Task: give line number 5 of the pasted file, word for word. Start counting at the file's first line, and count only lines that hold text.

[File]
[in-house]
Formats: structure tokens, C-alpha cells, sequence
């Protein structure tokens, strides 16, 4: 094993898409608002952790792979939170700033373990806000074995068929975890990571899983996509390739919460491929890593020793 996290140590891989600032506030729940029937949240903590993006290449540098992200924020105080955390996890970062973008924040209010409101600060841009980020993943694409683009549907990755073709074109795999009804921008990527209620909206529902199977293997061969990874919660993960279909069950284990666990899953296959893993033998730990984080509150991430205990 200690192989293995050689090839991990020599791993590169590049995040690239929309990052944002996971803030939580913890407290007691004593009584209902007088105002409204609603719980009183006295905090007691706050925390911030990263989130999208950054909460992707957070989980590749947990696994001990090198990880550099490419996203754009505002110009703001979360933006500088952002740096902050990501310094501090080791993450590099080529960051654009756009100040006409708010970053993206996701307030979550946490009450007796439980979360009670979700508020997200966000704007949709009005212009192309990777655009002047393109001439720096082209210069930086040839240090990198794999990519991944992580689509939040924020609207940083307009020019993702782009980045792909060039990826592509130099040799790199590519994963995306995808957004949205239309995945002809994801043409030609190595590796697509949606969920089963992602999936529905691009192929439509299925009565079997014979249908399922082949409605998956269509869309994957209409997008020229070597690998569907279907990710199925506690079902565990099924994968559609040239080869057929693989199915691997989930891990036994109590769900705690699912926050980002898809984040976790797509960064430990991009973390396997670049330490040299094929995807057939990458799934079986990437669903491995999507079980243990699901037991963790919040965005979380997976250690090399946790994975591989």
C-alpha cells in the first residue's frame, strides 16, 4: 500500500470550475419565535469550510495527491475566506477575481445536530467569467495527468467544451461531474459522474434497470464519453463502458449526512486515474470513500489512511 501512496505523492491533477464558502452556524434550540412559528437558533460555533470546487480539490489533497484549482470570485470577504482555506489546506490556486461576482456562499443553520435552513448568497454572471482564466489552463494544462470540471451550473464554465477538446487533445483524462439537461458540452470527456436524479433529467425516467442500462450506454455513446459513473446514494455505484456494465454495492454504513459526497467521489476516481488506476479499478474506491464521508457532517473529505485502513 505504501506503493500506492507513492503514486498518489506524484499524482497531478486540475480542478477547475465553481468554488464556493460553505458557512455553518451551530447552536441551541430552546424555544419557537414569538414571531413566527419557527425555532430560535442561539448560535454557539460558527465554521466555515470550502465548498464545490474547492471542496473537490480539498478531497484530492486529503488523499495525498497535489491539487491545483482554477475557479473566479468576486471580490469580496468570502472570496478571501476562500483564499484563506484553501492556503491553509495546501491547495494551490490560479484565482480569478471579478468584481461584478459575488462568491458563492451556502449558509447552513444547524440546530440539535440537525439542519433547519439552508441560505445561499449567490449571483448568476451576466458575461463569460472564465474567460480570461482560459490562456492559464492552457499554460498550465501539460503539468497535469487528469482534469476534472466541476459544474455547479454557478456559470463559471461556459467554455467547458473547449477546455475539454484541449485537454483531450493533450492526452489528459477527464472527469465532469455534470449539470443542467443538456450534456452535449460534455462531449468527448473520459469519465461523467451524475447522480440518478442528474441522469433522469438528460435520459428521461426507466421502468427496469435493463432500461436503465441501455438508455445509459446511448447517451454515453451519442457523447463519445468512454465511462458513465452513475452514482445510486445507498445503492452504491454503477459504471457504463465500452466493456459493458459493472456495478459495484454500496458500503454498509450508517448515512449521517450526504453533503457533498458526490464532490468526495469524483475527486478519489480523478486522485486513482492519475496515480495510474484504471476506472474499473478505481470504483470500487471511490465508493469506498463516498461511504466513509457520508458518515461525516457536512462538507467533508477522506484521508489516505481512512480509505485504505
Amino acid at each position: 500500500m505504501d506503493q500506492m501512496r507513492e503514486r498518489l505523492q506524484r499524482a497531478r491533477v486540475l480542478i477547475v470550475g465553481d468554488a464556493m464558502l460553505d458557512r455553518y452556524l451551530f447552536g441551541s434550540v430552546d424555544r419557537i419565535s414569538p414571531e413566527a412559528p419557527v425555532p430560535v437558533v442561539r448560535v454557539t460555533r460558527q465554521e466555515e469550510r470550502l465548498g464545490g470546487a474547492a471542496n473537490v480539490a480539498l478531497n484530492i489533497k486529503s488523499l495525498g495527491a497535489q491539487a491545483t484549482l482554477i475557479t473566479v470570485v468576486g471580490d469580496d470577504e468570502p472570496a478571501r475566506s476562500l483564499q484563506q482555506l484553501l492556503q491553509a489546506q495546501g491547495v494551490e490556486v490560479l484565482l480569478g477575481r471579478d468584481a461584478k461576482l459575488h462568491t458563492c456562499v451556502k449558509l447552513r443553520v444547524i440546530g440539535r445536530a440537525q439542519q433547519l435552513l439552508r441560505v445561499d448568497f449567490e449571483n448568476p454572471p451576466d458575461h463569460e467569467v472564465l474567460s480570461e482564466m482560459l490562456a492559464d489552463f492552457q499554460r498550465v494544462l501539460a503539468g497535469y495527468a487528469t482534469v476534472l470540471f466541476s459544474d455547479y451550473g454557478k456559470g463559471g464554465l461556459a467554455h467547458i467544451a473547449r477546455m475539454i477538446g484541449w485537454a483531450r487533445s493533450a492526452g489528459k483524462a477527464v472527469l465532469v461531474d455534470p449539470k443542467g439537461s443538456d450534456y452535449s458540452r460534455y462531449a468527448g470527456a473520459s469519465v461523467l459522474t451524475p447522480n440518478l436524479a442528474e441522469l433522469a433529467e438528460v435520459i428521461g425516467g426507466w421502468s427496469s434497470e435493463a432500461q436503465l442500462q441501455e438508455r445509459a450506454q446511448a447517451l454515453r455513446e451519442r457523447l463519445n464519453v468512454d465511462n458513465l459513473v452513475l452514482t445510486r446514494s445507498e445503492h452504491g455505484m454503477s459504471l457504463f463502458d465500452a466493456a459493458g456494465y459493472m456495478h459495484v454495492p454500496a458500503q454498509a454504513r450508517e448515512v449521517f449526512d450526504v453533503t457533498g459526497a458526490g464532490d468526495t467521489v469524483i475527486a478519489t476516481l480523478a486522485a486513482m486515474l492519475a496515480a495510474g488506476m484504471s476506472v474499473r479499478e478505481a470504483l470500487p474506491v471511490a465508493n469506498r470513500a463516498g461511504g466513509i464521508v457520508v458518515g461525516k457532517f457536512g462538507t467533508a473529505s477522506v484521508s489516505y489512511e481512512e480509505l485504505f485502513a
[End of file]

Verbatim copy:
Amino acid at each position: 500500500m505504501d506503493q500506492m501512496r507513492e503514486r498518489l505523492q506524484r499524482a497531478r491533477v486540475l480542478i477547475v470550475g465553481d468554488a464556493m464558502l460553505d458557512r455553518y452556524l451551530f447552536g441551541s434550540v430552546d424555544r419557537i419565535s414569538p414571531e413566527a412559528p419557527v425555532p430560535v437558533v442561539r448560535v454557539t460555533r460558527q465554521e466555515e469550510r470550502l465548498g464545490g470546487a474547492a471542496n473537490v480539490a480539498l478531497n484530492i489533497k486529503s488523499l495525498g495527491a497535489q491539487a491545483t484549482l482554477i475557479t473566479v470570485v468576486g471580490d469580496d470577504e468570502p472570496a478571501r475566506s476562500l483564499q484563506q482555506l484553501l492556503q491553509a489546506q495546501g491547495v494551490e490556486v490560479l484565482l480569478g477575481r471579478d468584481a461584478k461576482l459575488h462568491t458563492c456562499v451556502k449558509l447552513r443553520v444547524i440546530g440539535r445536530a440537525q439542519q433547519l435552513l439552508r441560505v445561499d448568497f449567490e449571483n448568476p454572471p451576466d458575461h463569460e467569467v472564465l474567460s480570461e482564466m482560459l490562456a492559464d489552463f492552457q499554460r498550465v494544462l501539460a503539468g497535469y495527468a487528469t482534469v476534472l470540471f466541476s459544474d455547479y451550473g454557478k456559470g463559471g464554465l461556459a467554455h467547458i467544451a473547449r477546455m475539454i477538446g484541449w485537454a483531450r487533445s493533450a492526452g489528459k483524462a477527464v472527469l465532469v461531474d455534470p449539470k443542467g439537461s443538456d450534456y452535449s458540452r460534455y462531449a468527448g470527456a473520459s469519465v461523467l459522474t451524475p447522480n440518478l436524479a442528474e441522469l433522469a433529467e438528460v435520459i428521461g425516467g426507466w421502468s427496469s434497470e435493463a432500461q436503465l442500462q441501455e438508455r445509459a450506454q446511448a447517451l454515453r455513446e451519442r457523447l463519445n464519453v468512454d465511462n458513465l459513473v452513475l452514482t445510486r446514494s445507498e445503492h452504491g455505484m454503477s459504471l457504463f463502458d465500452a466493456a459493458g456494465y459493472m456495478h459495484v454495492p454500496a458500503q454498509a454504513r450508517e448515512v449521517f449526512d450526504v453533503t457533498g459526497a458526490g464532490d468526495t467521489v469524483i475527486a478519489t476516481l480523478a486522485a486513482m486515474l492519475a496515480a495510474g488506476m484504471s476506472v474499473r479499478e478505481a470504483l470500487p474506491v471511490a465508493n469506498r470513500a463516498g461511504g466513509i464521508v457520508v458518515g461525516k457532517f457536512g462538507t467533508a473529505s477522506v484521508s489516505y489512511e481512512e480509505l485504505f485502513a